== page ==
Ask the Archivist: BICENTENNIAL QUADRAGENNIAL
For the upcoming Independence Day holiday, let’s look back at the big day forty years ago, when we celebrated our two hundredth birthday.
In times long past, we celebrated July fourth with huge expositions, notably for the centennial in 1876, and the Sesquicentennial in 1926. Naturally, both were situated in Philadelphia, scene of the Continental Congress and the creation of the Declaration of Independence.
The former was a huge success, famous for featuring a monorail, the world’s largest building, and bits of the yet-to-be assembled Statue of Liberty. The latter was a financial disaster, mostly remembered by Philadelphians for operating in a steady rain nearly every day that summer.
By the time of the Bicentennial, no such events were planned anywhere. Though the big two-oh-oh was used as a reason to have parades, regattas and local fairs, and lots of superficial commemorations , the post-Watergate, post-Vietnam climate then left a damper on the national mood. Philly had anticipated some increased tourism and moved the Liberty Bell from its longtime perch in Independence Hall to an uninspiring internationalist-style box across the street. The lackluster crowds of visitors was disappointing.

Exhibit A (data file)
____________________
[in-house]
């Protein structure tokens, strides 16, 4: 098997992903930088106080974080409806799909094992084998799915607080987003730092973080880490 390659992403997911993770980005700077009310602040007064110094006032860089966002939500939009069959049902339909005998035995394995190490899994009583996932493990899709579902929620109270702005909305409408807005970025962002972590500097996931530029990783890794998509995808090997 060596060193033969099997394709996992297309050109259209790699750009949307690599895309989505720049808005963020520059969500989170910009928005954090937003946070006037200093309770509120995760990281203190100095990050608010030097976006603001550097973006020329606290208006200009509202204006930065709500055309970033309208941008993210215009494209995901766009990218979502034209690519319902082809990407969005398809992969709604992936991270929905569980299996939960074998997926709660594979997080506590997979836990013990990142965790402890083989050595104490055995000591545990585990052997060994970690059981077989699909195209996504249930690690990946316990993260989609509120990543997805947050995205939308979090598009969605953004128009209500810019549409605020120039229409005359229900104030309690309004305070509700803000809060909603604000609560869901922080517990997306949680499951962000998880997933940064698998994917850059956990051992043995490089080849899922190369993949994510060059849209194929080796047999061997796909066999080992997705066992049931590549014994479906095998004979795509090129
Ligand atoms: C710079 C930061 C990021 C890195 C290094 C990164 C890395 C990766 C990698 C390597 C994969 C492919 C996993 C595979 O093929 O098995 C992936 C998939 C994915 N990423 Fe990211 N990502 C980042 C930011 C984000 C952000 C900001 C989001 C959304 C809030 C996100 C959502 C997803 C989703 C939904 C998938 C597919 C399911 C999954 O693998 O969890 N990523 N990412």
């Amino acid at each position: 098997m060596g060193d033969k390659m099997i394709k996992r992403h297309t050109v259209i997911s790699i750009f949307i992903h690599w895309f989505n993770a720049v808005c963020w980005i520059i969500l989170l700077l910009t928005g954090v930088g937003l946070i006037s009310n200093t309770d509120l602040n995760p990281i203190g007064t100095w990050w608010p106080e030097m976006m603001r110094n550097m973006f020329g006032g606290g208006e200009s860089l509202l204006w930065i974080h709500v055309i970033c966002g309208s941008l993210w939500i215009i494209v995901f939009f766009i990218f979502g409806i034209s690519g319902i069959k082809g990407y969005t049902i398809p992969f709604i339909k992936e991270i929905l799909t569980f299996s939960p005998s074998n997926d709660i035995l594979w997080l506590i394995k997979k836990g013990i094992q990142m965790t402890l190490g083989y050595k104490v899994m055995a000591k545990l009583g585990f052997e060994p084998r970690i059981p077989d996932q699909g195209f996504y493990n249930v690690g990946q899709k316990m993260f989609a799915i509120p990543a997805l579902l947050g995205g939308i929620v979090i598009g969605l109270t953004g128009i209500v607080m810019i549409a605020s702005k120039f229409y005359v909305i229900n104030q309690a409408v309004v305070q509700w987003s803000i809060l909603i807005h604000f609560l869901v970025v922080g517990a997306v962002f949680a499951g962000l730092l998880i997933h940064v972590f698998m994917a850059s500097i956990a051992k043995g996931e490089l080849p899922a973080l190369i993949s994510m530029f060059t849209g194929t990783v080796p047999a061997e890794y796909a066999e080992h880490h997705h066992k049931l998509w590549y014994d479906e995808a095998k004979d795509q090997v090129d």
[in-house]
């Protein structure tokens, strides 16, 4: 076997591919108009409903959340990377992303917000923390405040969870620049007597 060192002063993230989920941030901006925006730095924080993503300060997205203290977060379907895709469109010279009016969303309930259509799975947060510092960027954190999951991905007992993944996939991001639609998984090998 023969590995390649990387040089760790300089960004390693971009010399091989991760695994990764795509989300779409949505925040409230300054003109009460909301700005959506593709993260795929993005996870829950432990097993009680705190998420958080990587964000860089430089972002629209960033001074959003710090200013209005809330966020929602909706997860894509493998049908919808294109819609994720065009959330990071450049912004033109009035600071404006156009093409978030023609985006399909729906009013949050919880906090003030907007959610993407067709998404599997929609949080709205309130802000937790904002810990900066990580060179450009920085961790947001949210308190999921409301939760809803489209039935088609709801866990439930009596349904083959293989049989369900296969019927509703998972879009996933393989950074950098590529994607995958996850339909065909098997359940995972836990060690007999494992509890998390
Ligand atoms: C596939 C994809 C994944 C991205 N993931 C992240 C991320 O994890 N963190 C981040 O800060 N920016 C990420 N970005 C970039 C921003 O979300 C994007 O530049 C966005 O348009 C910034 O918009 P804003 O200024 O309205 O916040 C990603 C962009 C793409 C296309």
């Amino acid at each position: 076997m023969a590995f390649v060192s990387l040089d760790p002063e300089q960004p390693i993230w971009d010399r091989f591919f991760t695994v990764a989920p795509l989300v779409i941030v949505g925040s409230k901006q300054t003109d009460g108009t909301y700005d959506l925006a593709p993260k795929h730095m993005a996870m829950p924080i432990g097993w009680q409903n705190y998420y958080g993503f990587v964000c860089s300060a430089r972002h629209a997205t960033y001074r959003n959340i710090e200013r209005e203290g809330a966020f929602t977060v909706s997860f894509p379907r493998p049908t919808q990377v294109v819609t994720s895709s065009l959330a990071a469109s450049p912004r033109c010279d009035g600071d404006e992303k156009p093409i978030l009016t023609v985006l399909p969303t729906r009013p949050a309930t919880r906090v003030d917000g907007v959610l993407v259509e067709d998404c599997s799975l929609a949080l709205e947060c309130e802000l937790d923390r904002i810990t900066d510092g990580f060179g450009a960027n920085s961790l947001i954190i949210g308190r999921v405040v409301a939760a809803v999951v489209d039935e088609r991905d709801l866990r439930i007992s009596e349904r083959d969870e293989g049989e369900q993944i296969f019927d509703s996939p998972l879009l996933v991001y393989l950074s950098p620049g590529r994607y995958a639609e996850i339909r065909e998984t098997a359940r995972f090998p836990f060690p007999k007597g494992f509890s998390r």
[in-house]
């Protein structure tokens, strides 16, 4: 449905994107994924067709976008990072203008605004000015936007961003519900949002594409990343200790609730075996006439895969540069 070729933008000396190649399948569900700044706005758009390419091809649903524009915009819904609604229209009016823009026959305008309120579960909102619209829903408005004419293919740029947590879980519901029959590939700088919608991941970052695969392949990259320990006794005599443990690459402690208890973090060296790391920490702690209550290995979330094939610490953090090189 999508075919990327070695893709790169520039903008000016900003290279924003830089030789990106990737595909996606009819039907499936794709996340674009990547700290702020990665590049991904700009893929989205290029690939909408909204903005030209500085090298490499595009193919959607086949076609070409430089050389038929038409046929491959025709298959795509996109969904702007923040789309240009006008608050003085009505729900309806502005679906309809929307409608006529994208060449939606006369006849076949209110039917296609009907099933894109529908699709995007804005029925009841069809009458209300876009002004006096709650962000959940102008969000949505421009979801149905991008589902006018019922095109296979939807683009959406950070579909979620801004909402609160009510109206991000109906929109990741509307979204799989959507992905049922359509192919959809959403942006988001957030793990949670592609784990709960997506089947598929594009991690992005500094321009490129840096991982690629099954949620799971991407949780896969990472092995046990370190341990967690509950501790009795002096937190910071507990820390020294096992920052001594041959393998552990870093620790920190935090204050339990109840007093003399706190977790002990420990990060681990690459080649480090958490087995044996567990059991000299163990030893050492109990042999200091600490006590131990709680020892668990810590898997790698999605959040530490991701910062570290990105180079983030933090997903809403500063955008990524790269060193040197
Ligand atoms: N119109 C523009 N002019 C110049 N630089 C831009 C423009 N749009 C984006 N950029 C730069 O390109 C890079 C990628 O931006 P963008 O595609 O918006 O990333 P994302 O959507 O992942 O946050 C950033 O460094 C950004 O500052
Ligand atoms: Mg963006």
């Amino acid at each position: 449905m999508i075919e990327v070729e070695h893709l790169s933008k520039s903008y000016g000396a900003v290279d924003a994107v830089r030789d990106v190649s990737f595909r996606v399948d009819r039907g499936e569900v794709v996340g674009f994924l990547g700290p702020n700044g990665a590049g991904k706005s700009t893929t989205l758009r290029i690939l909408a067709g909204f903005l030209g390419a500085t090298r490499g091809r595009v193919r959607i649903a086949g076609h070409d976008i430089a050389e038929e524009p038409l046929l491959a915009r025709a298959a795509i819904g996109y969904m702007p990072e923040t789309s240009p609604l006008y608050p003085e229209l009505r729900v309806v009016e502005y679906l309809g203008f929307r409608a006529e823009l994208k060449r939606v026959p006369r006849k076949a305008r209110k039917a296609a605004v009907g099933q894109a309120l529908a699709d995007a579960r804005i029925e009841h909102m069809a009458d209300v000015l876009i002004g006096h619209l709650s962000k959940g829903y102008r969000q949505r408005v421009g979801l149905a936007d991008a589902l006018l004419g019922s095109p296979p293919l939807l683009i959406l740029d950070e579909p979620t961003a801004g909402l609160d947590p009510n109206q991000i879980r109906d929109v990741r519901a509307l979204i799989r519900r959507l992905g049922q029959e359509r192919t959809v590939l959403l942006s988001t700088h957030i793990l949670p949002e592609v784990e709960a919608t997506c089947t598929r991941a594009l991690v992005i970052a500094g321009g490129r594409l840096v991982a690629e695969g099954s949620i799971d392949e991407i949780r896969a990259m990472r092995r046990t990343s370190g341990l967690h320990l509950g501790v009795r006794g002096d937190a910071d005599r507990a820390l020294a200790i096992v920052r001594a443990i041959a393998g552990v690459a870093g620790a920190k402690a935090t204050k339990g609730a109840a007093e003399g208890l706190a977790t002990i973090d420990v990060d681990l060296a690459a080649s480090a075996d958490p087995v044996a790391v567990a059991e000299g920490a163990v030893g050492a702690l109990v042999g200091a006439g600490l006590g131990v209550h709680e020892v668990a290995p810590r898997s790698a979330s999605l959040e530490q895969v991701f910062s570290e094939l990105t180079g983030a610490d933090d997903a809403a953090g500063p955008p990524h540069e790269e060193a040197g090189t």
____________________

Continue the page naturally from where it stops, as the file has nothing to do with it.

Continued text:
But at least the comics were in a jubilant disposition. Independence Day happened to fall on a Sunday that year, and here are a few of our star-spangled titles that day.
Now we’re more used to marking the day with fireworks, flag waving and overeating. So have a gala day off, watch out for wayward skyrockets, and remember the day that our great nation began.
But before we head off to the barbecue, here’s our Mail Bag for this week:
Glad you liked Nemo- I’ll try and give you more this September to mark the point 105 years ago when the strip started to appear in the Hearst Sunday sections. It’s good to be on familiar terms with 1911.
THE KING FEATURES ARCHIVIST.